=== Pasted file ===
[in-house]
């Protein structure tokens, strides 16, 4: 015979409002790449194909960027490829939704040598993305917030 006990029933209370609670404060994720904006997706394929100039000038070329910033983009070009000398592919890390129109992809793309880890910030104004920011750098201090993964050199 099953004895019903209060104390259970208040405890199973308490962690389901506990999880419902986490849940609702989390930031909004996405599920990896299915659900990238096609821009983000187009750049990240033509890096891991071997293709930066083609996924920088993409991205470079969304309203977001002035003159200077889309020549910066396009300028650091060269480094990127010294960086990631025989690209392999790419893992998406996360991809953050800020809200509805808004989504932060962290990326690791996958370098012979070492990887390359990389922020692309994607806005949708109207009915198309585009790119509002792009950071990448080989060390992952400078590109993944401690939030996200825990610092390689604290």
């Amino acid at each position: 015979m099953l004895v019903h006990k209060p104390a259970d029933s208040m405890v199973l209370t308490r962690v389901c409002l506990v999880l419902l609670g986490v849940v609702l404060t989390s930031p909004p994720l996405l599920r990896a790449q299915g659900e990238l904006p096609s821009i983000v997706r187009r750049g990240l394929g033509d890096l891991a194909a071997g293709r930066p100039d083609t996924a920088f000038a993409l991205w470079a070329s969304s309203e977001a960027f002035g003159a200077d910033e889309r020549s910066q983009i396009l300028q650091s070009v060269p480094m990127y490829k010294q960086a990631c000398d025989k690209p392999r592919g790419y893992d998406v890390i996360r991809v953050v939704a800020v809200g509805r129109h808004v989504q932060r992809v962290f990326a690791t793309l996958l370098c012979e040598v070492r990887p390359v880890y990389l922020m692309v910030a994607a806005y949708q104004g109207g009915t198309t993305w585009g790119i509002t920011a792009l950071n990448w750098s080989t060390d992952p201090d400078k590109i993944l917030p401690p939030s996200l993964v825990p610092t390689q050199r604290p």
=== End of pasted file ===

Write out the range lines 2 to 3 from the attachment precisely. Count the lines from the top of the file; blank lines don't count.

């Protein structure tokens, strides 16, 4: 015979409002790449194909960027490829939704040598993305917030 006990029933209370609670404060994720904006997706394929100039000038070329910033983009070009000398592919890390129109992809793309880890910030104004920011750098201090993964050199 099953004895019903209060104390259970208040405890199973308490962690389901506990999880419902986490849940609702989390930031909004996405599920990896299915659900990238096609821009983000187009750049990240033509890096891991071997293709930066083609996924920088993409991205470079969304309203977001002035003159200077889309020549910066396009300028650091060269480094990127010294960086990631025989690209392999790419893992998406996360991809953050800020809200509805808004989504932060962290990326690791996958370098012979070492990887390359990389922020692309994607806005949708109207009915198309585009790119509002792009950071990448080989060390992952400078590109993944401690939030996200825990610092390689604290």
């Amino acid at each position: 015979m099953l004895v019903h006990k209060p104390a259970d029933s208040m405890v199973l209370t308490r962690v389901c409002l506990v999880l419902l609670g986490v849940v609702l404060t989390s930031p909004p994720l996405l599920r990896a790449q299915g659900e990238l904006p096609s821009i983000v997706r187009r750049g990240l394929g033509d890096l891991a194909a071997g293709r930066p100039d083609t996924a920088f000038a993409l991205w470079a070329s969304s309203e977001a960027f002035g003159a200077d910033e889309r020549s910066q983009i396009l300028q650091s070009v060269p480094m990127y490829k010294q960086a990631c000398d025989k690209p392999r592919g790419y893992d998406v890390i996360r991809v953050v939704a800020v809200g509805r129109h808004v989504q932060r992809v962290f990326a690791t793309l996958l370098c012979e040598v070492r990887p390359v880890y990389l922020m692309v910030a994607a806005y949708q104004g109207g009915t198309t993305w585009g790119i509002t920011a792009l950071n990448w750098s080989t060390d992952p201090d400078k590109i993944l917030p401690p939030s996200l993964v825990p610092t390689q050199r604290p």